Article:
Seven Hundred and Thirty-Two “Men” to Stay the F*** Away From

I had big plans for today (Wednesday). Really Big Plans, in fact. I still do have those plans, and I worked a little bit on them today, and will probably work a little bit more on them tonight. I’m excited about these plans, and hope they become a Thing That Happens, and that I can share with you soon.

But it turns out that tonight (Wednesday night) is not a night for Big Plans. Today (Wednesday) was a day of untimely deaths; of way too much hate, generally; of bizarrely crappy deniapologies; of incredibly blasé and casual celebrity racism; and of a bit of personal stress and discouragement (nothing major, but overall: oy, today). Tonight, then, is a night for family, and beer, and baseball, and possibly video games. There will be better days for Big Plans, and probably soon.

Instead, I want to talk for just a second about this. If you missed it, on Wednesday morning the internet very suddenly became aware of a Kickstarter project called “Above the Game: A Guide to Getting Awesome with Women,” through which a mouth-breathing and probably badly deluded little lump of diseased chipmunk feces named Ken Hoinsky sought $2,000 to finance his book doling out advice regarding how to successfully get women in bed. He ended up raising over $16,000.

It sounds innocent enough, if incredibly dumb; these “pick-up artists” lurk in creepy dark little places everywhere, and while stupid and probably not strictly harmless, they aren’t exactly Public Enemy No. 1. This is a lot worse than that, though. Hoinsky wisely wiped the existing segments of his book from the internet, but a wiser blogger/comedian named Casey Malone (who appears to also deserve credit for calling this to everyone’s attention in the first place) was able to archive some of his words. There are too many atrocious bits for me to pick big chunks to share here, but the gist of the worst bits were: first, always be “escalating,” making more and more intrusive physical contact with the woman you’re creeping on, and don’t stop until she shouts “NO” or pushes you away (and even then, maybe just take a break and try again later).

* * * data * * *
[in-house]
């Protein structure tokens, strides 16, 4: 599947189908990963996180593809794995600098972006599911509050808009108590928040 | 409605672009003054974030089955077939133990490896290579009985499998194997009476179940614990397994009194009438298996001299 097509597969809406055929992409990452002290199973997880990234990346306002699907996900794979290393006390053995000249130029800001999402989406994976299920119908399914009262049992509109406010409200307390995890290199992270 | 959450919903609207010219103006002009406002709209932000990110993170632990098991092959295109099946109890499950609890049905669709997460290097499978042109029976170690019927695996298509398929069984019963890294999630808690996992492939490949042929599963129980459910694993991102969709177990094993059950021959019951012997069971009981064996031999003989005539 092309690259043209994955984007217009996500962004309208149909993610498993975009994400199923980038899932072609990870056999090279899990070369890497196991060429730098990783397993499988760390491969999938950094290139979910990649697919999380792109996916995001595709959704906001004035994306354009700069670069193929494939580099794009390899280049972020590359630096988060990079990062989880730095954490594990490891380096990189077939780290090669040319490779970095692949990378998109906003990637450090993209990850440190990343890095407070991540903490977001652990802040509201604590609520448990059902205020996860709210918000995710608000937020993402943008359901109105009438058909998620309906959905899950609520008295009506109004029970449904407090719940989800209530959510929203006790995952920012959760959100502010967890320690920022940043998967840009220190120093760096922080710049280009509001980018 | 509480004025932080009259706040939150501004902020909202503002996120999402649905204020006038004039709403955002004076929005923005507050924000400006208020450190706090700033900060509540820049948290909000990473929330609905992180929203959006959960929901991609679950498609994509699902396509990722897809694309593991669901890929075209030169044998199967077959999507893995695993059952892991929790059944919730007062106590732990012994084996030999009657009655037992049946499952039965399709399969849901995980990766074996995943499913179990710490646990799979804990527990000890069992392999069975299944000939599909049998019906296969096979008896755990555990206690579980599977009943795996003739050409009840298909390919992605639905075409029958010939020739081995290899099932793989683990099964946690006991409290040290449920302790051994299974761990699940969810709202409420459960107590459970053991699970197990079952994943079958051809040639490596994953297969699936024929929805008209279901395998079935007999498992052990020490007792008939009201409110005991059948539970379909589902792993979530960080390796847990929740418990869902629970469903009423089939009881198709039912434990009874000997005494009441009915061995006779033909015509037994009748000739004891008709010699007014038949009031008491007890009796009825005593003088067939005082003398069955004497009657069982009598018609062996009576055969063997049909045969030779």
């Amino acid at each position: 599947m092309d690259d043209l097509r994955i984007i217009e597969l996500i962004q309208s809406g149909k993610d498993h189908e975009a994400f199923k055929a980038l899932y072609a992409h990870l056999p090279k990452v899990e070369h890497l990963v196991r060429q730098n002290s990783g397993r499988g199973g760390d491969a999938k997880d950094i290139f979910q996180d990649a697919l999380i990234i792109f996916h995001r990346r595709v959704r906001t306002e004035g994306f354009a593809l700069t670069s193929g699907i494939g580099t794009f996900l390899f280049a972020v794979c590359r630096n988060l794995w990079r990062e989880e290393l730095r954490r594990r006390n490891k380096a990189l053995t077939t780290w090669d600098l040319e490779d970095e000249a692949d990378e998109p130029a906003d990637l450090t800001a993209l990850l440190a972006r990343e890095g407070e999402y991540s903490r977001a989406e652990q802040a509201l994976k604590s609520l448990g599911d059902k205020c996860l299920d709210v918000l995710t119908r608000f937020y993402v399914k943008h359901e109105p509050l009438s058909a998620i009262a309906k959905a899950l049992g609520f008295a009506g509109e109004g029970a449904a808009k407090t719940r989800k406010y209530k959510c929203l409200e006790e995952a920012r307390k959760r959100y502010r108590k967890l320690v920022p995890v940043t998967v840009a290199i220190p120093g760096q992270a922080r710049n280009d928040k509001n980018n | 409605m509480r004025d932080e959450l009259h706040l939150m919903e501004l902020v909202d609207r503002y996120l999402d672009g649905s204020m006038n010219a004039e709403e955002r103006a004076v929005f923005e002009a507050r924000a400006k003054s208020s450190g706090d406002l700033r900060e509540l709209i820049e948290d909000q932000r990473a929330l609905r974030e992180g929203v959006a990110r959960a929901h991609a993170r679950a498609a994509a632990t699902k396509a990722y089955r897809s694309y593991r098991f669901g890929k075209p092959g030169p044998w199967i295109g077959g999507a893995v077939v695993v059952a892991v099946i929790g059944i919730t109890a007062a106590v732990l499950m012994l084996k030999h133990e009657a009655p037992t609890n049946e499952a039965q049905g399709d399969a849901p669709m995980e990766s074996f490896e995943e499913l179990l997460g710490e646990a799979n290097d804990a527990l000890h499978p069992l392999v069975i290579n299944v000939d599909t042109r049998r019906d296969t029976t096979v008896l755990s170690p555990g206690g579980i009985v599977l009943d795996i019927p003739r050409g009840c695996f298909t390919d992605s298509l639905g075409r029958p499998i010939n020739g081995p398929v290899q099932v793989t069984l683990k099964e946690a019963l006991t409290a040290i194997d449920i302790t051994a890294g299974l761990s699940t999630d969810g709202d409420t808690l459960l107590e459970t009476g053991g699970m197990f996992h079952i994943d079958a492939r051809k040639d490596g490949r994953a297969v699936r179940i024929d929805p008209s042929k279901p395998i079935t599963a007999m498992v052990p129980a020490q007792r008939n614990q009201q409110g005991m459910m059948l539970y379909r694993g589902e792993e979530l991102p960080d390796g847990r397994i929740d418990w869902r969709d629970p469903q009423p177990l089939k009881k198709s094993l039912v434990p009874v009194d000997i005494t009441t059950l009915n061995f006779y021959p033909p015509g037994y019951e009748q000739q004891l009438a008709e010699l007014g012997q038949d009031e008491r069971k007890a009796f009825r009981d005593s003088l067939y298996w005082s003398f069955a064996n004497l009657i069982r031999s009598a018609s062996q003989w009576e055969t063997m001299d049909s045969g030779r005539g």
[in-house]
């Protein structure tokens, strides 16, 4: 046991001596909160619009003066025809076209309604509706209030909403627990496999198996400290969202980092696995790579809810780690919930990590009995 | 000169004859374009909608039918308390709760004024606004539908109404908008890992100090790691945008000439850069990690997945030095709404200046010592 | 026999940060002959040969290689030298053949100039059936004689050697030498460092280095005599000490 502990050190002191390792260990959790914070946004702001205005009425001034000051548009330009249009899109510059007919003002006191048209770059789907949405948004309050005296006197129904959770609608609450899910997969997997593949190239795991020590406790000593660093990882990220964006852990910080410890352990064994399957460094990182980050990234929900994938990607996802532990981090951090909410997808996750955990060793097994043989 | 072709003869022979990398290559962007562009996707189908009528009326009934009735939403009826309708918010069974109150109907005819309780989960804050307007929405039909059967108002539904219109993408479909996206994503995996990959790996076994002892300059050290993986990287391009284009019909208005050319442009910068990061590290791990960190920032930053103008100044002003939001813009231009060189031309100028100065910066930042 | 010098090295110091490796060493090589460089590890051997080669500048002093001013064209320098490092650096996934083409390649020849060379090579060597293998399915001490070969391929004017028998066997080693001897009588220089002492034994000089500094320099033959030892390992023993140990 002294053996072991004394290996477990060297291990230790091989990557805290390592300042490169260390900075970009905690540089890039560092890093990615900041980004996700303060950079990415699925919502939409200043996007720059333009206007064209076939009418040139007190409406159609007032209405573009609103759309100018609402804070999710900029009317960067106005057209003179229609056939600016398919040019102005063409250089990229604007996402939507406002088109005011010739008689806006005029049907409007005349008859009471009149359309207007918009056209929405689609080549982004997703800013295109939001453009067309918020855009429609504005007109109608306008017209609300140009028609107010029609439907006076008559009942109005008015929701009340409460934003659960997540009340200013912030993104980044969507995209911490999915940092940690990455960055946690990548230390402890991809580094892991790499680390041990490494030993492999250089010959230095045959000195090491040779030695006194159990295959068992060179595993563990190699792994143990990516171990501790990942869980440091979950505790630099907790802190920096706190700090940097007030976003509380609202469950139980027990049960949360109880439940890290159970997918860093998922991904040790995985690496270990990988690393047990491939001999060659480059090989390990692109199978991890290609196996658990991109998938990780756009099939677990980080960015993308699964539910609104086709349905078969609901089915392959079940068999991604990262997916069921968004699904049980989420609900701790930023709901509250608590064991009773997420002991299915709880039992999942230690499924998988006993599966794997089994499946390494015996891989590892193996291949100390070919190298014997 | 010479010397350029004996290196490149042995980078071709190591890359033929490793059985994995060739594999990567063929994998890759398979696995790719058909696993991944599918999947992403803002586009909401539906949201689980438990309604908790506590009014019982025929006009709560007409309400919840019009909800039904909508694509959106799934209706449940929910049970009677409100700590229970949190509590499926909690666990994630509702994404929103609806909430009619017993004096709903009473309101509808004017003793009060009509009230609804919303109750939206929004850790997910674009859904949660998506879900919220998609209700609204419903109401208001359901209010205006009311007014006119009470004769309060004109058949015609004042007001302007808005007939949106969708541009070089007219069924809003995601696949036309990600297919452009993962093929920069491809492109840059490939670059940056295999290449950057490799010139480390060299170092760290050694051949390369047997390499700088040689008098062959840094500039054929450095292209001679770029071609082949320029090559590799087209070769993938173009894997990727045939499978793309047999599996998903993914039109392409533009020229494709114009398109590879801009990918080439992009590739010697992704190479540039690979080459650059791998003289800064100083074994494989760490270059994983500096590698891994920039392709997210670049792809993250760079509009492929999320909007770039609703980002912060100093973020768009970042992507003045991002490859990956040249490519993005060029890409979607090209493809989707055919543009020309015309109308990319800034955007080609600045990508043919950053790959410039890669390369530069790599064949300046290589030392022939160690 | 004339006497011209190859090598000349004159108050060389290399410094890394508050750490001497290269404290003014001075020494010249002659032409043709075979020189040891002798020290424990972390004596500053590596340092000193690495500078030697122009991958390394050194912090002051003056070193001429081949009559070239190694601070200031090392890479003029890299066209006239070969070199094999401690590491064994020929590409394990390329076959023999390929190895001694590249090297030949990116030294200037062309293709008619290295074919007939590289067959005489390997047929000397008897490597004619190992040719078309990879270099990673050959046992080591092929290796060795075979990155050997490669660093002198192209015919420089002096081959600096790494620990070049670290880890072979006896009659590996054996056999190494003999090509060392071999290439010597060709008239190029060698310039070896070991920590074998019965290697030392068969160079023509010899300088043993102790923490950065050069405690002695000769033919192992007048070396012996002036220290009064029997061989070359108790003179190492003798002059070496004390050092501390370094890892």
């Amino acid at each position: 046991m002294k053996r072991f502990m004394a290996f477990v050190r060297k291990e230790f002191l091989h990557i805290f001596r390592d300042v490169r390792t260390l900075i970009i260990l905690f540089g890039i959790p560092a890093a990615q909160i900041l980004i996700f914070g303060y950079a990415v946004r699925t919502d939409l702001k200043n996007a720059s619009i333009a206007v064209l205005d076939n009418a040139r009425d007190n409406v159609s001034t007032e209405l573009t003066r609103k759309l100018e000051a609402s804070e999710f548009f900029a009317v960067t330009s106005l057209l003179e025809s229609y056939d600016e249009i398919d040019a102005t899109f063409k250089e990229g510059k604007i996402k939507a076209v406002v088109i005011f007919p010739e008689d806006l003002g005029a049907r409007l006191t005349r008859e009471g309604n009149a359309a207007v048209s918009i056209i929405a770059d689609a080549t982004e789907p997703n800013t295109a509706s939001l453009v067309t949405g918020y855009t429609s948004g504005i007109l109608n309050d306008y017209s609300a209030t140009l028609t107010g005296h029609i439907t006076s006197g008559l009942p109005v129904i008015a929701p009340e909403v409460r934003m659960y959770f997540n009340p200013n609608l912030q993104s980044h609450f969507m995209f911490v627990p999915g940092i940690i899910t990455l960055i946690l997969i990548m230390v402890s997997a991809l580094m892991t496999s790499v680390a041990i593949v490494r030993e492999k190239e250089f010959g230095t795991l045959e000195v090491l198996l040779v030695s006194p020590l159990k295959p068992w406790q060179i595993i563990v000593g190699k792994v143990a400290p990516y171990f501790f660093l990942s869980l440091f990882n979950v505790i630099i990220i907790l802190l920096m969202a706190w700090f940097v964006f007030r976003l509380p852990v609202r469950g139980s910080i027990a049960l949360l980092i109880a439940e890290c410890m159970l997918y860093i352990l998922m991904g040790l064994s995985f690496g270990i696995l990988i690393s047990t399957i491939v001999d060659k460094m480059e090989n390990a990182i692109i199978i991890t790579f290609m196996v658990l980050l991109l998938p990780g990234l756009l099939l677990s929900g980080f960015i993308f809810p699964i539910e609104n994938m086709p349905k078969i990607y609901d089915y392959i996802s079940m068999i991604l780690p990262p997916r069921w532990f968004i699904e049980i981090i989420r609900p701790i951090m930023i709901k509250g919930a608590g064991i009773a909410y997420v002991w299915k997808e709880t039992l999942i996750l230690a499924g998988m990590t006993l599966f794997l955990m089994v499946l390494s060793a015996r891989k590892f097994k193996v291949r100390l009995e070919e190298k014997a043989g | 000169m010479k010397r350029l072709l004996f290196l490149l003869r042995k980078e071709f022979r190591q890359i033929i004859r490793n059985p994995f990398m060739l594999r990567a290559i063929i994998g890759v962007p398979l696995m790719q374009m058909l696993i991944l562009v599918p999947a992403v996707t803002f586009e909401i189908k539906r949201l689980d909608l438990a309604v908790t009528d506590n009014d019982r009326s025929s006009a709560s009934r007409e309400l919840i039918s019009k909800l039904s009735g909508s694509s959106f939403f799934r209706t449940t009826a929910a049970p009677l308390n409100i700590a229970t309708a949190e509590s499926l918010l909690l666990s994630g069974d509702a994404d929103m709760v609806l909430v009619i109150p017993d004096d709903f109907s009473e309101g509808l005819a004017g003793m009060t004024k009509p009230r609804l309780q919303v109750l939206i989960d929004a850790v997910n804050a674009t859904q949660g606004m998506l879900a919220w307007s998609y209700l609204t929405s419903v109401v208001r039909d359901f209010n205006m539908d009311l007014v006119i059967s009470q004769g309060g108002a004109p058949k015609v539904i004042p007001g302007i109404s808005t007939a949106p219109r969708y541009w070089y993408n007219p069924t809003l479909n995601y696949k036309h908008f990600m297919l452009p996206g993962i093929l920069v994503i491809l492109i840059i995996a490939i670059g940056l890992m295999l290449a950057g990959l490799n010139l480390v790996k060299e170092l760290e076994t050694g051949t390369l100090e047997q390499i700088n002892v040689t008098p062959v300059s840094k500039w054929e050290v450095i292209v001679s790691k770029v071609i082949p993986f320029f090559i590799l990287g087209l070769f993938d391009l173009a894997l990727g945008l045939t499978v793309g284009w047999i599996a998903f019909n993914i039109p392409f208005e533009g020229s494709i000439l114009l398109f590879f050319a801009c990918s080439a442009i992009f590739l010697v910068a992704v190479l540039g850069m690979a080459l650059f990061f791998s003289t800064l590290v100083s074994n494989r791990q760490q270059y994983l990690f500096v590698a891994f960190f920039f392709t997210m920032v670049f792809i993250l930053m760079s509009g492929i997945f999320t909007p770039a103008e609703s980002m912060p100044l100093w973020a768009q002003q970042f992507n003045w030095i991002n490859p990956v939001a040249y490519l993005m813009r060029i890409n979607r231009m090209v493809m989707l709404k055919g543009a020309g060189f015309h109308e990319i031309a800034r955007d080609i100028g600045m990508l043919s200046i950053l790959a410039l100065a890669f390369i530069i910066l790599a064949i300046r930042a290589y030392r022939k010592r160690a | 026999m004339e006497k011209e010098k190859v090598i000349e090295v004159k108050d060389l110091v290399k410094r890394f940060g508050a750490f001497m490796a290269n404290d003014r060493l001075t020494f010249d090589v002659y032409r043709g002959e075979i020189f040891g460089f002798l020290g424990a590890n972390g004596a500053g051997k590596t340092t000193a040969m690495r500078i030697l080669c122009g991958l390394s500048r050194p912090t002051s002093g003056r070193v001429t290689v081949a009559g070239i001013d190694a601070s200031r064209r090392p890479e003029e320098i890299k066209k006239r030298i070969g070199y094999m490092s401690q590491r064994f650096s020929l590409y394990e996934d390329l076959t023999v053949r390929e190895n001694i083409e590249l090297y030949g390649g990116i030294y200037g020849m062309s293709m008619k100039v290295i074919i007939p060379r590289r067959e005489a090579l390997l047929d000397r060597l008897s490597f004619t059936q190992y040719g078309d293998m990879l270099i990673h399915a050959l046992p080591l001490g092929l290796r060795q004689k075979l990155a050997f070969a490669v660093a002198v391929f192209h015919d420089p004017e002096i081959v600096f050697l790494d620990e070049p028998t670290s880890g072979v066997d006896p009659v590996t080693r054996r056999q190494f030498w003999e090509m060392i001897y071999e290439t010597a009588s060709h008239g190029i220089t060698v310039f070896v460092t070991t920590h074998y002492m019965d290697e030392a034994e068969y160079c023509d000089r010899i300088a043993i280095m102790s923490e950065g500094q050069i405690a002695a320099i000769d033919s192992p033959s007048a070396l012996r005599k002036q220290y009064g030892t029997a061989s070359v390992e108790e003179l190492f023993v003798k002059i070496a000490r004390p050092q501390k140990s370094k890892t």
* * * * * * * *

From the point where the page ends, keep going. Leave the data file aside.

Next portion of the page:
A bit later (all emphasis Hoinsky’s): “Physically pick her up and sit her on your lap. Don’t ask for permission. Be dominant. Force her to rebuff your advances.”

Later still: “Pull out your cock and put her hand on it. Remember, she is letting you do this because you have established yourself as a LEADER. Don’t ask for permission, GRAB HER HAND, and put it right on your dick.”

That’s sexual assault. All of it. It’s sick, and it’s quite reasonably very illegal. It’s a step-by-step manual for dehumanizing and sexually assaulting women, and it leads you right up to the doorstep of rape. It plainly violates Kickstarter’s guidelines, which bar offensive content (specifically listing hate speech, which I’d argue this is, as an example). Kickstarter must have received thousands of “reports” through its own website and thousands of tweets bringing this atrocity to its attention.

Kickstarter did nothing.

As I write this, Kickstarter’s twitter account hasn’t tweeted in more than 24 hours, and the company has allegedly directly refused comment to at least one media outlet. No action, nothing to justify its inaction. (Later update: they did eventually issue a kind of milquetoast statement. Malone has it, and a bit on why it was the wrong call, here.) It’s a disgrace all around. I was happy to participate in one Kickstarter project (both as a writer and a “backer”) a while ago, and this probably won’t keep me from using it again, but it’s terribly disappointing.